Readers, as this writer is also a teacher, and voracious reader, please also consider these picks.
6) The Eric Carr Story - here's another biography (done in a chronological interview format) by Greg Prato that tells the somewhat fairytale story of the late drummer in the rock group Kiss, who was actually their second after Peter Criss. Where Criss gave the band soul, Carr (real name: Paul Carvello) gave it heart. He was repairing stoves for a living, took a shot, and got the job in 1980. He was there until 1991, when his life tragically ended from a rare cancer. He's gone, but his kindness and positive spirit will never be forgotten. Included are stories from his family and friends. It's rock 'n' roll, and inspirational.
7) Nate the Great - A fun read aloud book for children (mostly boys) in the first to third grade range, by Marjorie Weinman Sharmat. This first outing of detective Nate has cute character bits and a plot that makes kids want to guess what's next.
9) The Man Behind The Nose: Assassins, Astronauts, Cannibals, and Other Stupendous Tales - With a title that long, it might be hard to tell that this books is about that groundbreaking clown personality, Bozo. Larry Harmon (that's his real name) was a pioneer not only in children's entertainment, but television and franchising. He also served in World War II, and now with this self-penned book shows he is one heck of a storyteller.
The Staff of the Cedar Grove Public Library also shared their picks with us.
Peter Havel, Library Director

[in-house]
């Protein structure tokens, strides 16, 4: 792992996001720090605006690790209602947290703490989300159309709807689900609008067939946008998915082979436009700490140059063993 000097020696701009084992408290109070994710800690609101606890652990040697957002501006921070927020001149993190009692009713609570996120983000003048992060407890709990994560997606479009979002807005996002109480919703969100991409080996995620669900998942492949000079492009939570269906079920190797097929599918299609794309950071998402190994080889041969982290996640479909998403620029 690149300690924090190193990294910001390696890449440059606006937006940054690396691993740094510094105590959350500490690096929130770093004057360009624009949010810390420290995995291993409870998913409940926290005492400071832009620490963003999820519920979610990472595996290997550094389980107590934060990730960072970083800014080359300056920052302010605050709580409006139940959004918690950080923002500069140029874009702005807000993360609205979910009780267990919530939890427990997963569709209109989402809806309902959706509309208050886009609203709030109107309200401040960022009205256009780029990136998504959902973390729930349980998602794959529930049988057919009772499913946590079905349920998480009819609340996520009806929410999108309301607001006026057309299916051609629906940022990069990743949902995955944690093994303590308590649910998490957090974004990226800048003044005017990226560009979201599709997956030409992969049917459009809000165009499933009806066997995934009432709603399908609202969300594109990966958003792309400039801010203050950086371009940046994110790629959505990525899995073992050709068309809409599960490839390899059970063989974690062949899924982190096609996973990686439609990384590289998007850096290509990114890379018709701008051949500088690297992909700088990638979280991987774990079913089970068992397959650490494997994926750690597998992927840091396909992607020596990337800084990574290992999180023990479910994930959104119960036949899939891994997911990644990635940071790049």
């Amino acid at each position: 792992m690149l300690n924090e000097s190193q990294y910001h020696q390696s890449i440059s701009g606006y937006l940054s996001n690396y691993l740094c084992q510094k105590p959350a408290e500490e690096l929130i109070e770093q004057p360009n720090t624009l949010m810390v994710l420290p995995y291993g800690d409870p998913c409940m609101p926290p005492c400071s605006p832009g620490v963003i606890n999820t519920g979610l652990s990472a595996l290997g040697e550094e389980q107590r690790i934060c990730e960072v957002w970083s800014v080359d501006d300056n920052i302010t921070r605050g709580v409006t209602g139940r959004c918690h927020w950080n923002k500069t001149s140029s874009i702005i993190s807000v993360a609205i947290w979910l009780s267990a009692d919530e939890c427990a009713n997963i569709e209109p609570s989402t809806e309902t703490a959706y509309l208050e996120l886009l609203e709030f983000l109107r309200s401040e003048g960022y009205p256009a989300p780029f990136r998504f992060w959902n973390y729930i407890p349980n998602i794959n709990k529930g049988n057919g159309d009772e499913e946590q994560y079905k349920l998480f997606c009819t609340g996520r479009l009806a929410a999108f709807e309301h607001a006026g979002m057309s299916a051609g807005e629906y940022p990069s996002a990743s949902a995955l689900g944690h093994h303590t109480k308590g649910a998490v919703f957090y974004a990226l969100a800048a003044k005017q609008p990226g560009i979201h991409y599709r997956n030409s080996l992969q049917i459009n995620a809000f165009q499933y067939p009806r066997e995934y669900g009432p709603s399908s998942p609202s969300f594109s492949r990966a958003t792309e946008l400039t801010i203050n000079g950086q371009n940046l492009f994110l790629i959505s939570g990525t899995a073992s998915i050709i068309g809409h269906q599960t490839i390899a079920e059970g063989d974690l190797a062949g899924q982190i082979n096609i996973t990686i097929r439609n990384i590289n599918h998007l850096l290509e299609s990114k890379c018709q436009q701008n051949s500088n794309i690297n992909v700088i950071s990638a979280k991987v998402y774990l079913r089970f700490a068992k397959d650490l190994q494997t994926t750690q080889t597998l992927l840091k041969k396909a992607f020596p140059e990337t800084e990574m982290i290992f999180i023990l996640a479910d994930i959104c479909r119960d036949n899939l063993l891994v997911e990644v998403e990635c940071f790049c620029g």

The Brief and Wondrous Life of Oscar Wao by Junot Diaz
Smart, rich, and engaging, Diaz’s novel tells a tale like few others. Centered on its main character, the unfortunate Oscar, the story weaves together the events of Oscar’s life with those of his mother and sister effortlessly, taking the reader from the streets of New Jersey to the grim reality of life in the Dominican Republic during the reign of the infamous Trujillo.
Francine Falcone, Administrative Services
The Catcher in the Rye by J.D. Salinger
I first read this as a teenager and I never forgot it. I identified with the character,
Holden Caulfield, and his reluctance to enter adulthood. He relished his childhood
and understood that he would lose something forever as he approached a new phase of this life. I appreciated the carefree feeling of childhood that I had experienced and understood his unwillingness to let go of being a kid where you can “run in a field of rye”.
Usha Lukos, Reference
The Namesake by Jhumpa Lahiri
I love this book because it deals with 2 different cultures, Indian and American. The book follows the life of Gogol Ganguli from birth until middle age, chronicling his struggle to discover who he is as a second-generation Indian American immigrant. I could easily relate to this book as it is very similar to what I had to go through with my parents, especially my mom when it came to arranged marriages.
Barbara Ferguson, Technical Services
Beautiful Joe by Marshall Saunders
Beautiful Joe, a story about an abused dog who is maimed by a milk truck, taught me that no matter what someone looks like, true beauty lies within. Reading it as a child, it is fair to say this book taught me how to love. Also, I hate milk.